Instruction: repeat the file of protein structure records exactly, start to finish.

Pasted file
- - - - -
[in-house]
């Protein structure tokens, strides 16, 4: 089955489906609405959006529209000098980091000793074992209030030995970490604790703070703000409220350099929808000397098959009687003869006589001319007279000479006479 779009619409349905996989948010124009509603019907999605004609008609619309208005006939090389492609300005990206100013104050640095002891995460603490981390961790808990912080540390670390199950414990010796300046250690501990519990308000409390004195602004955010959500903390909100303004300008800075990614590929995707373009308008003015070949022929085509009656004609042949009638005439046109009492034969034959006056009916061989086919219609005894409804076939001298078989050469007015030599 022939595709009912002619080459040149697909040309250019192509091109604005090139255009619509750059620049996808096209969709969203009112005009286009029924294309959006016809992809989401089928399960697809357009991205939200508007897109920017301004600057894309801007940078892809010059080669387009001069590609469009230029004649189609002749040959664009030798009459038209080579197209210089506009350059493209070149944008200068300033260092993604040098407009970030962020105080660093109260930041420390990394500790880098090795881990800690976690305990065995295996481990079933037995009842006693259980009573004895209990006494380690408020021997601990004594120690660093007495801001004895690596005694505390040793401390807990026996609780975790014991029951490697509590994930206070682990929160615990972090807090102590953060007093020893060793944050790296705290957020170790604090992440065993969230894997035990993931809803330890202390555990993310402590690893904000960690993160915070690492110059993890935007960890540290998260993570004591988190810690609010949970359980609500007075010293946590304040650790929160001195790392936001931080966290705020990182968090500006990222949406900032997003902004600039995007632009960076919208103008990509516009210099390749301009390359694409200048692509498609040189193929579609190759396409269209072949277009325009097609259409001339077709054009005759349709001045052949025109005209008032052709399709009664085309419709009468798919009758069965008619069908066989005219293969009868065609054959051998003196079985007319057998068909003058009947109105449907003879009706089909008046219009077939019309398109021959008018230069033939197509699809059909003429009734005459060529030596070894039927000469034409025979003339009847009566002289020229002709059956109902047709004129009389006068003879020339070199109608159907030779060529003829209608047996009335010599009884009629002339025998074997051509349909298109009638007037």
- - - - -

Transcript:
[in-house]
């Protein structure tokens, strides 16, 4: 089955489906609405959006529209000098980091000793074992209030030995970490604790703070703000409220350099929808000397098959009687003869006589001319007279000479006479 779009619409349905996989948010124009509603019907999605004609008609619309208005006939090389492609300005990206100013104050640095002891995460603490981390961790808990912080540390670390199950414990010796300046250690501990519990308000409390004195602004955010959500903390909100303004300008800075990614590929995707373009308008003015070949022929085509009656004609042949009638005439046109009492034969034959006056009916061989086919219609005894409804076939001298078989050469007015030599 022939595709009912002619080459040149697909040309250019192509091109604005090139255009619509750059620049996808096209969709969203009112005009286009029924294309959006016809992809989401089928399960697809357009991205939200508007897109920017301004600057894309801007940078892809010059080669387009001069590609469009230029004649189609002749040959664009030798009459038209080579197209210089506009350059493209070149944008200068300033260092993604040098407009970030962020105080660093109260930041420390990394500790880098090795881990800690976690305990065995295996481990079933037995009842006693259980009573004895209990006494380690408020021997601990004594120690660093007495801001004895690596005694505390040793401390807990026996609780975790014991029951490697509590994930206070682990929160615990972090807090102590953060007093020893060793944050790296705290957020170790604090992440065993969230894997035990993931809803330890202390555990993310402590690893904000960690993160915070690492110059993890935007960890540290998260993570004591988190810690609010949970359980609500007075010293946590304040650790929160001195790392936001931080966290705020990182968090500006990222949406900032997003902004600039995007632009960076919208103008990509516009210099390749301009390359694409200048692509498609040189193929579609190759396409269209072949277009325009097609259409001339077709054009005759349709001045052949025109005209008032052709399709009664085309419709009468798919009758069965008619069908066989005219293969009868065609054959051998003196079985007319057998068909003058009947109105449907003879009706089909008046219009077939019309398109021959008018230069033939197509699809059909003429009734005459060529030596070894039927000469034409025979003339009847009566002289020229002709059956109902047709004129009389006068003879020339070199109608159907030779060529003829209608047996009335010599009884009629002339025998074997051509349909298109009638007037």